grovenor-2685 wrote: instead I use guitar strings which usually are near as dammit straight when removed from the packed and uncoiled. you need the bearings to sit centrally in the slot when the wagon is weighted and on the track, if they are at the top or bottom the springs won't work as intended.


Thanks Keith,

What Thickness of guitar string do you use?
Tim Lee

User avatar
Will L
Posts: 1544
Joined: Sun Jul 20, 2008 3:54 pm

Re: Making a Start - The Peak District Midland / Monsal Dale pre 1903

Postby Will L » Sun Oct 14, 2018 4:15 pm

Le Corbusier wrote:... The first is to do with the Bill Bedford sprung W irons. The guitar wire threads through the base of the waisted bearing carrier and then is located on either side in a pilot hole in the etch. The wire is not equally straight ... some sections having a slight curvature. This means that when all the bearings are mounted the wheels are actually set at different levels. Getting all the wires to be identical seems a bit of a hopeless task.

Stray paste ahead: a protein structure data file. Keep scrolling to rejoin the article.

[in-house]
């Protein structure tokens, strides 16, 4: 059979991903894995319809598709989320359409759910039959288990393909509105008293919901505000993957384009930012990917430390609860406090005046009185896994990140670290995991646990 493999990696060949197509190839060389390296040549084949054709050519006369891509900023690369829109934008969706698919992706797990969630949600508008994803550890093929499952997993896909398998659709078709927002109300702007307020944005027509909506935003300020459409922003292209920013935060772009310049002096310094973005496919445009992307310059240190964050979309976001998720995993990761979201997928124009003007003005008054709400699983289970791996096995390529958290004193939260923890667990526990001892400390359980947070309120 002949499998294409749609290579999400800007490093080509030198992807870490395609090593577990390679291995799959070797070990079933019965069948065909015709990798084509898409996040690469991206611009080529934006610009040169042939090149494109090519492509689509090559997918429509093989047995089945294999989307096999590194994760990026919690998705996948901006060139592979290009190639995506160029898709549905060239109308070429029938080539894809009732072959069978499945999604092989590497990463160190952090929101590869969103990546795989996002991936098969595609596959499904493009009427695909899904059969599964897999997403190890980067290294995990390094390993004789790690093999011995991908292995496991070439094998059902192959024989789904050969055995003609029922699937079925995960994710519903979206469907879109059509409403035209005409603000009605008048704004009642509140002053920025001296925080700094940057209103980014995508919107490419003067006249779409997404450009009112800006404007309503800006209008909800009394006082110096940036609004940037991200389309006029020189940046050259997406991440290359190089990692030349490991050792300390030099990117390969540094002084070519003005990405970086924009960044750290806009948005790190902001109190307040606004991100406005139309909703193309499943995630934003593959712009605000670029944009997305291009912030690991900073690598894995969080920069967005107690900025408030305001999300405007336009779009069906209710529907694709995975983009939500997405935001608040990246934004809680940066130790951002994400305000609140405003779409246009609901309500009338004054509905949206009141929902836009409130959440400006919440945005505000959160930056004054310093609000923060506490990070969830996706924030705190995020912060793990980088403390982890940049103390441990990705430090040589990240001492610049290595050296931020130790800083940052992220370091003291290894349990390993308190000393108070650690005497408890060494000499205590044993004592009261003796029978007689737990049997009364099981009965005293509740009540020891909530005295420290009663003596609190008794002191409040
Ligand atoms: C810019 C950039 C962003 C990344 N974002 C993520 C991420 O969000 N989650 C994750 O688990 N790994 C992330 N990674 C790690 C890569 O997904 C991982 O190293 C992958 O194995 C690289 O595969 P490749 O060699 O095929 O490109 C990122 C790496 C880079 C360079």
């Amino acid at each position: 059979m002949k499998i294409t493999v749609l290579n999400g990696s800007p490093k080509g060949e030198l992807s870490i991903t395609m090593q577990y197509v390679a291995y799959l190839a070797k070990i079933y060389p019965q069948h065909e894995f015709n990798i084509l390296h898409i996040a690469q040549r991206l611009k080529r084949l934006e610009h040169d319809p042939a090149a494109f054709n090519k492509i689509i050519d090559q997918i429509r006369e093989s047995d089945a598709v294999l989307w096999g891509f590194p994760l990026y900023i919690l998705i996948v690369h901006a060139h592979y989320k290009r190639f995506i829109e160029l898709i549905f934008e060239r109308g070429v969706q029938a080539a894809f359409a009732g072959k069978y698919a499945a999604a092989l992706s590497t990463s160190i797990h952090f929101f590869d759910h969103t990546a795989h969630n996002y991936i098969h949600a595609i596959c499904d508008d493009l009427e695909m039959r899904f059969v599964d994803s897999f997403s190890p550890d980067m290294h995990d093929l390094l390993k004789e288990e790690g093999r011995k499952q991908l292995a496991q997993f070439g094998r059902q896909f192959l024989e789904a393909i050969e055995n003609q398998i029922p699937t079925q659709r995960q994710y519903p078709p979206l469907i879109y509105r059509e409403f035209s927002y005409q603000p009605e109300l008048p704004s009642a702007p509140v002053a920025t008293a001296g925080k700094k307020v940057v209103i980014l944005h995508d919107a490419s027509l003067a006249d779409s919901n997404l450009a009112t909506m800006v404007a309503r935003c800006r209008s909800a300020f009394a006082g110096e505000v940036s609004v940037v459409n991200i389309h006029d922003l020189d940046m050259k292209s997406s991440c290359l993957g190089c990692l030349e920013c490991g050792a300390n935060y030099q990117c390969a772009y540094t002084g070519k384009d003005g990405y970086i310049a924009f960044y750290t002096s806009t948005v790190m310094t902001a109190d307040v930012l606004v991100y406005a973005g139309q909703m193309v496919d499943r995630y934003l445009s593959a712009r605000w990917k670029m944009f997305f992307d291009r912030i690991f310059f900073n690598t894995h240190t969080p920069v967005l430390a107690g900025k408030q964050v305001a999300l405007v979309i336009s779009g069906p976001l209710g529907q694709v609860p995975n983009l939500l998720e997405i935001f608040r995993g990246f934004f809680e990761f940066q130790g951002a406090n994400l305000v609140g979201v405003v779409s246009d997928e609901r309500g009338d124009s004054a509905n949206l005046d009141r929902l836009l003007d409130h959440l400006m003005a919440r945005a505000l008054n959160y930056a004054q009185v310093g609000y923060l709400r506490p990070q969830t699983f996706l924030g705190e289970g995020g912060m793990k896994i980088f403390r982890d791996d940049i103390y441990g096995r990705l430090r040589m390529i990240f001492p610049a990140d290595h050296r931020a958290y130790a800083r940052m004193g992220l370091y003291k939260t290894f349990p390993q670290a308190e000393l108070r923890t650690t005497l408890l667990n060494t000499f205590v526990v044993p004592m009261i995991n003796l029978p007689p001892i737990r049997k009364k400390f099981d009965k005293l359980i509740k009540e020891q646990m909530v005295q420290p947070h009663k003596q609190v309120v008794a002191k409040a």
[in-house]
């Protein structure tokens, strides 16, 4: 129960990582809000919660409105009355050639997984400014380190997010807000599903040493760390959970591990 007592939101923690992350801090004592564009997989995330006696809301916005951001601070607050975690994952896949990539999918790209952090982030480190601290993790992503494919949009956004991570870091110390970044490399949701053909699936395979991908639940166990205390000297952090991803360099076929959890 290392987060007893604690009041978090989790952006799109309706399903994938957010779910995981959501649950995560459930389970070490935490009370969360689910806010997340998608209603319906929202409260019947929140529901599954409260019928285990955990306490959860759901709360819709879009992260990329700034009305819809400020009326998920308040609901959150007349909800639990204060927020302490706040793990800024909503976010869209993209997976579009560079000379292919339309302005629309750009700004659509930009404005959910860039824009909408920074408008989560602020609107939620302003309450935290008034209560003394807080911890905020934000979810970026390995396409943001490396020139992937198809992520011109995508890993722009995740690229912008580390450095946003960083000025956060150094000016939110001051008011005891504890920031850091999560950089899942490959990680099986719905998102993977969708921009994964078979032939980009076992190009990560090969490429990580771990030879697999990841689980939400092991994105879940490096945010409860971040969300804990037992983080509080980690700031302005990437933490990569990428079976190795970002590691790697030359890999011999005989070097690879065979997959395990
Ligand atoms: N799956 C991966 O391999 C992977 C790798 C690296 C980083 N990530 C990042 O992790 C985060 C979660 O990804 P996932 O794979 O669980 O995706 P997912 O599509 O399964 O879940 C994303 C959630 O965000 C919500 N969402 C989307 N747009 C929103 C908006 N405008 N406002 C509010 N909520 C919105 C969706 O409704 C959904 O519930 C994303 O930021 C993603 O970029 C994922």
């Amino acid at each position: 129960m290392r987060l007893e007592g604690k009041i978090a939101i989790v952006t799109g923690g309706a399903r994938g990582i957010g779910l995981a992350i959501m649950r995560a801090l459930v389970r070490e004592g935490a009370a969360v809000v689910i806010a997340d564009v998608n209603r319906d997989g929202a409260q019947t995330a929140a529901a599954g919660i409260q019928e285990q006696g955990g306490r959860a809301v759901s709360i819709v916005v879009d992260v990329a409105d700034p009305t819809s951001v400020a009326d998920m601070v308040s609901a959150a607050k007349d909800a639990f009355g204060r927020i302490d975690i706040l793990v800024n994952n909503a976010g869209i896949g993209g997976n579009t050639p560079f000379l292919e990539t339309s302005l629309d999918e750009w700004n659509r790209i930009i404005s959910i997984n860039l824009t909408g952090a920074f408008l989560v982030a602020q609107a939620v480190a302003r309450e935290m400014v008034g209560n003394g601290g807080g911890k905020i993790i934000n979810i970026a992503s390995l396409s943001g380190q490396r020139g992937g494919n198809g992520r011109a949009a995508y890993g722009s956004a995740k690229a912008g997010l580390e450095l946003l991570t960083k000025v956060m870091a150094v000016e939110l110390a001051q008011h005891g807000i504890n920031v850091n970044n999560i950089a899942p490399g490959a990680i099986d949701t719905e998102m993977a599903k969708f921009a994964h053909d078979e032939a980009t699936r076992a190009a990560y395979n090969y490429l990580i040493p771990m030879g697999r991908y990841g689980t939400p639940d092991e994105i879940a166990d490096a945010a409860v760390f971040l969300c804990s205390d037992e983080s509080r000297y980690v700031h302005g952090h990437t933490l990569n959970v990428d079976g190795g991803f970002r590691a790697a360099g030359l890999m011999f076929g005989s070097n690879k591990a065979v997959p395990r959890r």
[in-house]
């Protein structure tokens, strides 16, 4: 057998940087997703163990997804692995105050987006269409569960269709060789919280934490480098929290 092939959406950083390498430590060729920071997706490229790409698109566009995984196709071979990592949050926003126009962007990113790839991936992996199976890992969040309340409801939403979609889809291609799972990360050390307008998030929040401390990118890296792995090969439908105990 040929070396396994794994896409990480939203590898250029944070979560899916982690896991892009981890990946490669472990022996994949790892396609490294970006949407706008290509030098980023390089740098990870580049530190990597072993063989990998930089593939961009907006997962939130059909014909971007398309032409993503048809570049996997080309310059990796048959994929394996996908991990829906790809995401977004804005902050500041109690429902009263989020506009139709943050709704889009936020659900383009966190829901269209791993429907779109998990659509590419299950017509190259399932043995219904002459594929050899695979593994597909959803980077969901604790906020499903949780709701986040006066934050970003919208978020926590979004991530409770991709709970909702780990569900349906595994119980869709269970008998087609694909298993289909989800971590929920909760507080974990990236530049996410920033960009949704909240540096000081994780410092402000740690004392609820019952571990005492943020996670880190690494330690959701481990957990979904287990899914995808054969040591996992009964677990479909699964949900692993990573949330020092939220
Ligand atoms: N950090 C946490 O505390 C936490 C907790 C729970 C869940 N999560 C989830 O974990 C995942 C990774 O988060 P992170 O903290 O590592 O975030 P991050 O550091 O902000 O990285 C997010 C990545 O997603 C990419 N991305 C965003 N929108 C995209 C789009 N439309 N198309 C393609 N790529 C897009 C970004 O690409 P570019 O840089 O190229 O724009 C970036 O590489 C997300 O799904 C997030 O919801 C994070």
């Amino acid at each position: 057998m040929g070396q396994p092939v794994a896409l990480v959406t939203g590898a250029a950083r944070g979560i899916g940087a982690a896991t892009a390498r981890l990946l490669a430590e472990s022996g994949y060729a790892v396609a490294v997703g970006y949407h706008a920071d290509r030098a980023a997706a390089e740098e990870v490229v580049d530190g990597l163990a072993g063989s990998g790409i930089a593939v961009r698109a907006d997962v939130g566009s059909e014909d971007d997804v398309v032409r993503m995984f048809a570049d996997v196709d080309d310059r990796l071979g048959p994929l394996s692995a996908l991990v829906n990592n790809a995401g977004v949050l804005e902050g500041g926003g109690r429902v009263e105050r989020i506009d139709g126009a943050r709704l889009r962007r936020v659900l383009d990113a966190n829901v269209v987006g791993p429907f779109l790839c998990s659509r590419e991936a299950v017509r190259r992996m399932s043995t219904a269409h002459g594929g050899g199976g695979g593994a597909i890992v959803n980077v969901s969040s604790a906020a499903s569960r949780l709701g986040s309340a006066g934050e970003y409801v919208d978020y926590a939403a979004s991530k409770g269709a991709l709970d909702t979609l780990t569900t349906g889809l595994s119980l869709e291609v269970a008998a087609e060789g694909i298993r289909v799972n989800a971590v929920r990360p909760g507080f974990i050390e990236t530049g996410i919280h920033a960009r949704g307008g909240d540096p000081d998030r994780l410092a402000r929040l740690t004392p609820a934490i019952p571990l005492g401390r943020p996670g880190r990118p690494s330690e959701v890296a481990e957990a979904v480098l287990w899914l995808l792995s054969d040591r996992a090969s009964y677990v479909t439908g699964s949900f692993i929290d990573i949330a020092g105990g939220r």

I suspect you may be over thinking this. The variation cause by the wires being slightly curved is just noise in an overall robust system which is not significantly effected by the various sources of variation.

If you fit the springs loose in the fingers of the bearing carriers they will all turn so the curvature is the same way (downwards), and as all bits of wire cut from the same length of wire are going to have very similar curvature, all they springs are going to be very similar and the wheel will not be at different levels.